Pushed forward with its release date countless times spanning a near three years, changed from an MPAA rating of R to PG-13, and reassessed to a merciless pulp, it’s safe to say many fans of Fox’s progressively dying X-Men franchise were beginning to wonder if this The New Mutants movie even existed, but, moreover, were probably starting to lose almost all interest in seeing it. Yet, in a near shocking turn of events, the contained superhero entry was dropped almost immediately into theaters towards the end of August, causing many critics during a global pandemic to not even have the care to see or review it and furthermore resulting in an absolute failure in box office performances.
But, therein lies the real question: how is the film’s content itself rather than the hellish conditions that layer the feature’s release? At the very least, The New Mutants laudably attempts to develop the five young superpowered characters that make up the film’s central crux. As humdrum as all their performances are, they’re still moderately believable enough (minus their strangely heavy and variating accents) to not completely bore its audience with their presence. There are some unique powers displayed in these characters too that’ll have the fandom geeking momentarily. And, sure, their personalities are built off of teenage stereotypes, but it’s undeniable that they’re favorable over a movie promoting one-dimensional characters.
Yet, that’s about it, besides maybe one slightly cool horror design I enjoyed, when it comes to The New Mutants’ pros. Every personality arc, every resolution, every grand reveal is predictable, hogwash F-rated Breakfast Club nonsense, and the movie furthermore doesn’t even feel like it has a plot until it’s over-bloated final thirty minutes initiated. Whoever did the outdoor lighting and action scene composting also deserves to be fired immediately; that opening was atrocious(ly hilarious) beyond conception! Don’t even get me started on the editing of this monstrosity—it’s as jerky as a new mutant learning to control his/her powers and is pathetically a continuity-error seizure.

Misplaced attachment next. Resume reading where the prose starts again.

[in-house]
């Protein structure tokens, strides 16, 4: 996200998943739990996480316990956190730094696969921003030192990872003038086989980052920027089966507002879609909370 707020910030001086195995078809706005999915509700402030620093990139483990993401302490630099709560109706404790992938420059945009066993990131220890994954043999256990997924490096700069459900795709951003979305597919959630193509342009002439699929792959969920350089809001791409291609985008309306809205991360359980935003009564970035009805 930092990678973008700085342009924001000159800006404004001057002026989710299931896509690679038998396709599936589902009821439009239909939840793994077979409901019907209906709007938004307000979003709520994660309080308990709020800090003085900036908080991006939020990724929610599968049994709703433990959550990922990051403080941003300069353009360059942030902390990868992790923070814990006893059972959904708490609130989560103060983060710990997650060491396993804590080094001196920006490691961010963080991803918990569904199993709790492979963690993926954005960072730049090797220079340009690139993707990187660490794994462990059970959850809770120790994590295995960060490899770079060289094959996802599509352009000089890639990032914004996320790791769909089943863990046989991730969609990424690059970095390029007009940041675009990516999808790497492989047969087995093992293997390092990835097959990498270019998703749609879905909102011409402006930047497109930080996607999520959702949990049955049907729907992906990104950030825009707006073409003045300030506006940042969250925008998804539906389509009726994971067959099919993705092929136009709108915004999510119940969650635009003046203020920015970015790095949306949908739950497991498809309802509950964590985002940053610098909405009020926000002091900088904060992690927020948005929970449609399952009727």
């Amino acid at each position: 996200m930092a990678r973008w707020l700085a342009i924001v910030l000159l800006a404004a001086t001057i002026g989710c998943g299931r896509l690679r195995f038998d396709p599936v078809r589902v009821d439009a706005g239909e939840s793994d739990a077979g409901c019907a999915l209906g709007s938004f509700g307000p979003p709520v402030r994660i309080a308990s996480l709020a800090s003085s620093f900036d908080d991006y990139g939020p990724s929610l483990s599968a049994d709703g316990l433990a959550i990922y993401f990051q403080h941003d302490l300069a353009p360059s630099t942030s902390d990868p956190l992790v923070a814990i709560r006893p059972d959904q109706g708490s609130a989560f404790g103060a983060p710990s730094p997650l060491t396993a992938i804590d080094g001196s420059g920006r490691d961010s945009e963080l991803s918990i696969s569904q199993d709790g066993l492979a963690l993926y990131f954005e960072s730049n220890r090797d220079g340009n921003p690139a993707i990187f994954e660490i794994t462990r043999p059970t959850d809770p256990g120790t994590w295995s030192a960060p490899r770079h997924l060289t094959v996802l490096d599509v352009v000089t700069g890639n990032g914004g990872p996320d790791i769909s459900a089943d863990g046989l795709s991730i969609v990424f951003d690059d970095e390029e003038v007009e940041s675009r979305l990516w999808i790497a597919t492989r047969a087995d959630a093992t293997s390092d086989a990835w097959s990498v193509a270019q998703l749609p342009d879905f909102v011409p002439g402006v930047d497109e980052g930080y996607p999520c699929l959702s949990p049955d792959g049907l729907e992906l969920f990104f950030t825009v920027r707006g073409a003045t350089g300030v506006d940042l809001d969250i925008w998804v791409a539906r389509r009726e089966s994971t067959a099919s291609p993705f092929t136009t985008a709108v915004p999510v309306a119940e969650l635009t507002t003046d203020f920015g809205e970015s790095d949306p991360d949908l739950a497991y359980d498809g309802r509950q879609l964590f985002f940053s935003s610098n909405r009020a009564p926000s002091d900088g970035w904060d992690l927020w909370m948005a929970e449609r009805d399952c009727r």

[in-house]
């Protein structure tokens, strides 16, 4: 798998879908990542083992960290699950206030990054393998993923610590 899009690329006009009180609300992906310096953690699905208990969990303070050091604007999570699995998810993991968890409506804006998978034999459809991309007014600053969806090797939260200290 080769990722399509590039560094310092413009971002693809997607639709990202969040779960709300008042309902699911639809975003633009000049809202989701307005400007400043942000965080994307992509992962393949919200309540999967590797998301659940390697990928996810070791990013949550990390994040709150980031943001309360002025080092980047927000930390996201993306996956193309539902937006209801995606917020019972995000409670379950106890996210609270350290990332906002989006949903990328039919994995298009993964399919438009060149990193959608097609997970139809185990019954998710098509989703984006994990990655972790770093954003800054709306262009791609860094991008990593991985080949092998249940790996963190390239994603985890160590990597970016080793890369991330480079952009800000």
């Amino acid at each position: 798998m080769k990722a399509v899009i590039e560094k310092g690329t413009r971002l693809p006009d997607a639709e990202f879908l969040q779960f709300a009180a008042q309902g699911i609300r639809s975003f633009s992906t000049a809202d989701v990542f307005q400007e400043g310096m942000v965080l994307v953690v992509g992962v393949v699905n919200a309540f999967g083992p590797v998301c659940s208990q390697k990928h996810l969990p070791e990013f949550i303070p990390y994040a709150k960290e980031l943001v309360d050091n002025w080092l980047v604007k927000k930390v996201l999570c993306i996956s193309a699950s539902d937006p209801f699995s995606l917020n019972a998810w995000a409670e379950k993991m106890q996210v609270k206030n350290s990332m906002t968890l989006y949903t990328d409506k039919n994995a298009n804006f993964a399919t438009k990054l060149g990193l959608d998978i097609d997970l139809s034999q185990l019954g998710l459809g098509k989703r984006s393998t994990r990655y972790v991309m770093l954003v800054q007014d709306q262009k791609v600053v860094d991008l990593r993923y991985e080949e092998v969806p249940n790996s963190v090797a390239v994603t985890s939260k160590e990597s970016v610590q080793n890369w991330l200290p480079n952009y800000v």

And yes, Josh Boone or whoever’s questionable choice it was to literally show us characters who have been established as hormonal 16-year-old girls showering naked together and have Anya Taylor-Joy play a racist prick who the movie wants us to care for by the end due to the corrupt powers of the conventional redemption arc were “creative choices” that may speak numbers more so on the people running the motion picture rather than the film itself.
Just something I noticed.
I must be frank though, The New Mutants could’ve been a lot worse. It probably would’ve been a lot better too if they embraced the horror they originally advertised the feature-length with and kept that “spooky” (to Hollywood execs at least) R-rating. The jokes on 20th Century FOX, nonetheless, because look at how much the movie is financially making now because of their decisions! Lesson well learned!
“The New Mutants” is now playing in theaters where available.